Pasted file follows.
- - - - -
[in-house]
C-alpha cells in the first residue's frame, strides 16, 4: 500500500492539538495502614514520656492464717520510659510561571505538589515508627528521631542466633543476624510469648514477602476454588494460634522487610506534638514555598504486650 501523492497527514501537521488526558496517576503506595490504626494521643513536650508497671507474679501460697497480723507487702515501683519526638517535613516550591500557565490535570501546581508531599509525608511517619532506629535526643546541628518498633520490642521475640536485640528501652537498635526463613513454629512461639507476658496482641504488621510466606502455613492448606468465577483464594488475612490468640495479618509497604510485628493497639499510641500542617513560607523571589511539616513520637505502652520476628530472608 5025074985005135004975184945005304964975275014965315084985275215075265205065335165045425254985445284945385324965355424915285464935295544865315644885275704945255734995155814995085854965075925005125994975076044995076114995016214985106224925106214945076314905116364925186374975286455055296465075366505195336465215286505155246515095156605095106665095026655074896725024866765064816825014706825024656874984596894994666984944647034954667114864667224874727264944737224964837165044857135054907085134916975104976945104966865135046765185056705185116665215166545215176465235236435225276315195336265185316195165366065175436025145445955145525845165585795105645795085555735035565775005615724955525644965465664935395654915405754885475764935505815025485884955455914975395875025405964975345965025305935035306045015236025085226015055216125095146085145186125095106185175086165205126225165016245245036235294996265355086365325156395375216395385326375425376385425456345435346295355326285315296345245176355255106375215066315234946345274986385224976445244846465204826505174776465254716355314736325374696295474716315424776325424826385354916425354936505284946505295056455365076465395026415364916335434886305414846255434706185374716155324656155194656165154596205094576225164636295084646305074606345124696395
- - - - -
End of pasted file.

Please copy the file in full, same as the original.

[in-house]
C-alpha cells in the first residue's frame, strides 16, 4: 500500500492539538495502614514520656492464717520510659510561571505538589515508627528521631542466633543476624510469648514477602476454588494460634522487610506534638514555598504486650 501523492497527514501537521488526558496517576503506595490504626494521643513536650508497671507474679501460697497480723507487702515501683519526638517535613516550591500557565490535570501546581508531599509525608511517619532506629535526643546541628518498633520490642521475640536485640528501652537498635526463613513454629512461639507476658496482641504488621510466606502455613492448606468465577483464594488475612490468640495479618509497604510485628493497639499510641500542617513560607523571589511539616513520637505502652520476628530472608 5025074985005135004975184945005304964975275014965315084985275215075265205065335165045425254985445284945385324965355424915285464935295544865315644885275704945255734995155814995085854965075925005125994975076044995076114995016214985106224925106214945076314905116364925186374975286455055296465075366505195336465215286505155246515095156605095106665095026655074896725024866765064816825014706825024656874984596894994666984944647034954667114864667224874727264944737224964837165044857135054907085134916975104976945104966865135046765185056705185116665215166545215176465235236435225276315195336265185316195165366065175436025145445955145525845165585795105645795085555735035565775005615724955525644965465664935395654915405754885475764935505815025485884955455914975395875025405964975345965025305935035306045015236025085226015055216125095146085145186125095106185175086165205126225165016245245036235294996265355086365325156395375216395385326375425376385425456345435346295355326285315296345245176355255106375215066315234946345274986385224976445244846465204826505174776465254716355314736325374696295474716315424776325424826385354916425354936505284946505295056455365076465395026415364916335434886305414846255434706185374716155324656155194656165154596205094576225164636295084646305074606345124696395